Emergency Position Indicating Radio Beacon (EPIRB) is a crucial device designed to alert search and rescue services (SAR) during emergencies at sea. It serves as tracking equipment, transmitting a distress signal on a specified band to aid in locating lifeboats, life rafts, ships, or individuals in distress.
EPIRBs are installed on ships and other vessels after being registered with the national search and rescue forces associated with that boat. This registration process allows for quicker confirmation of false alerts and facilitates prompt rescue operations in case of genuine emergencies.
It’s important to note that an EPIRB is considered a secondary means of distress alerting. In the hierarchy of alerting SAR authorities during distress situations, it comes into play after primary methods.
Mandatory requirements dictate that every ship must carry at least one EPIRB, while all registered ships and various types of vessels must have two EPIRBs onboard.
Type Of EPIRBs
There are several types of EPIRBs available:
- COSPAS-SARSAT EPIRBs: These work on the 406.025 MHz and 121.5 MHz bands and are applicable for all sea areas.
- INMARSAT E EPIRBs: These operate on the 1.6 GHz band and are applicable for sea areas A1, A2, and A3.
- VHF CH 70 EPIRBs: These operate on the 156.525 MHz band and are applicable for sea area A1 only.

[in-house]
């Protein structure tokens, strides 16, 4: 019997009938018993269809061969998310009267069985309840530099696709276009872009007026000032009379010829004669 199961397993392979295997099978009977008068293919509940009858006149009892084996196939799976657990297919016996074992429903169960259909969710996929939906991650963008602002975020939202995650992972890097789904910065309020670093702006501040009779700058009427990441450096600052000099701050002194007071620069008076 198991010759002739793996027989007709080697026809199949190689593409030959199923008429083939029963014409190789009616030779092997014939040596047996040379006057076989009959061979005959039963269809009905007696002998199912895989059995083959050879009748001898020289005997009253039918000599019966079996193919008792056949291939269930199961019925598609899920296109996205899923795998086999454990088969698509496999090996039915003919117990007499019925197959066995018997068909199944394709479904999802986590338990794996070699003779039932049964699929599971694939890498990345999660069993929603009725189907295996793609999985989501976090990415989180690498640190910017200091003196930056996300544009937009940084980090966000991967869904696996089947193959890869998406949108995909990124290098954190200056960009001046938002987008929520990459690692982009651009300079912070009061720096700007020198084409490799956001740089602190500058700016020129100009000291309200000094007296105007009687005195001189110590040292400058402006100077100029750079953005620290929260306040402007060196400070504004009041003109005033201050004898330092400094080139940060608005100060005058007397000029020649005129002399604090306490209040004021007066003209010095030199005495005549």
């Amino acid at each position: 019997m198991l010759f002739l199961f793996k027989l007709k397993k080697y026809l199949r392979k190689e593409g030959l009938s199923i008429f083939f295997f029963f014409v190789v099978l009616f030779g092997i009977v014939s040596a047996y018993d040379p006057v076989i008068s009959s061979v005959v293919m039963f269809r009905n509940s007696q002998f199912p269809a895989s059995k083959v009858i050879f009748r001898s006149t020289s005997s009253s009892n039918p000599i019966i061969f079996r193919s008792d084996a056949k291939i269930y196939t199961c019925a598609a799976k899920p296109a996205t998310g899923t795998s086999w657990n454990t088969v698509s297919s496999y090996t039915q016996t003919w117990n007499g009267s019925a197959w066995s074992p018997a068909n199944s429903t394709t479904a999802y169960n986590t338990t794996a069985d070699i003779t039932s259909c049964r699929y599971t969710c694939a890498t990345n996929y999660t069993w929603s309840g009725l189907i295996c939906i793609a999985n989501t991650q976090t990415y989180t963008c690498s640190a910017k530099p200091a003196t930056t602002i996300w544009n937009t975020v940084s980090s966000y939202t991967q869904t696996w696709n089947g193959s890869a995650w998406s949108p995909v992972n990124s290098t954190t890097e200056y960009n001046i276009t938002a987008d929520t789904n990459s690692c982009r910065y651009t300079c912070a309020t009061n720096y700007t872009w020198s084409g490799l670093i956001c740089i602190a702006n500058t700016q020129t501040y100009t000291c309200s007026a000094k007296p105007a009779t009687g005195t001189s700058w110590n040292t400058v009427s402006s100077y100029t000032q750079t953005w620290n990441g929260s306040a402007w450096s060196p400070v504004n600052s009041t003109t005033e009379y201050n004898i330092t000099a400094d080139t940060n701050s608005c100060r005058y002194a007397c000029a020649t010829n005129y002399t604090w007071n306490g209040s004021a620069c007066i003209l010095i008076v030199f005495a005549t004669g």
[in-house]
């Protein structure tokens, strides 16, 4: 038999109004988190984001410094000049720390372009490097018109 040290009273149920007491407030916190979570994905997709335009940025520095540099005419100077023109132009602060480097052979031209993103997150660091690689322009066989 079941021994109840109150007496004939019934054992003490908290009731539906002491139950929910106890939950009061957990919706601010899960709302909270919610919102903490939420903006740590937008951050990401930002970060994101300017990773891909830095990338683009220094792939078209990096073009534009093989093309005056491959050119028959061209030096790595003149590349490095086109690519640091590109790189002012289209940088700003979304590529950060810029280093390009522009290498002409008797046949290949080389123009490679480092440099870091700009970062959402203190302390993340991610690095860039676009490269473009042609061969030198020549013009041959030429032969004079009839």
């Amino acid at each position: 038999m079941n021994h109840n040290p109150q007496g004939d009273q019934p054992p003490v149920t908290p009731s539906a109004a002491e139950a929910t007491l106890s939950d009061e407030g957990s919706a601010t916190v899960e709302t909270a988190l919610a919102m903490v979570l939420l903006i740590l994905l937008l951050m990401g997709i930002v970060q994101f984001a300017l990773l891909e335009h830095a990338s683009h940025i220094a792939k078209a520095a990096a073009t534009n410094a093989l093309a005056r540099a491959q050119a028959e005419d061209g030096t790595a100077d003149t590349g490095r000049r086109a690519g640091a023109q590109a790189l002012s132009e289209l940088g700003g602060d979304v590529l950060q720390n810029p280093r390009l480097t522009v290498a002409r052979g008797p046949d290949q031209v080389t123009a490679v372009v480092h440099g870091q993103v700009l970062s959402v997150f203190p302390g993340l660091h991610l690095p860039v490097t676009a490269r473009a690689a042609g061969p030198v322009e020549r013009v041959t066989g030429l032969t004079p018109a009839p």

The working mechanism of an EPIRB involves two radio transmitters: a 5-watt transmitter and a 0.25-watt transmitter, both operating at 406 MHz, the standard international frequency for distress signals. The 5-watt transmitter is synchronized with a geosynchronous GOES weather satellite orbiting the Earth.
COSPAS-SARSAT is an international satellite-based search and rescue system established by the U.S., Russia, Canada, and France to detect emergency radio beacons. EPIRBs transmit signals to the satellite, containing encrypted identification numbers that provide crucial information such as the ship’s identification, date of the distress event, nature of distress, emergency contacts, and position.
The Local User Terminal (satellite receiving units or ground stations) uses Doppler Shift to calculate the position of the casualty, and the information is relayed to the Mission Rescue Coordination Center (MRCC), which oversees the execution of the rescue mission.
If the EPIRB is not compatible with a GPS receiver, the geosynchronous satellite can only pick up radio signals emitted by the EPIRB, providing a rough idea of its location. However, if the EPIRB contains a GPS receiver, it can more accurately pinpoint the distress location.
The use of 406 MHz beacons has been prioritized over 121.5 MHz beacons due to their advantages, and the satellite processing of 121.5 MHz was stopped by satellites in February 2009. Aircraft may still use Emergency Locator Transmitters (ELTs), but alerts from these devices need to be confirmed by two other independent non-satellite sources before action is taken.
In summary, EPIRBs play a critical role in ensuring the safety of ships and individuals at sea by providing an effective means of distress alerting and rescue coordination.
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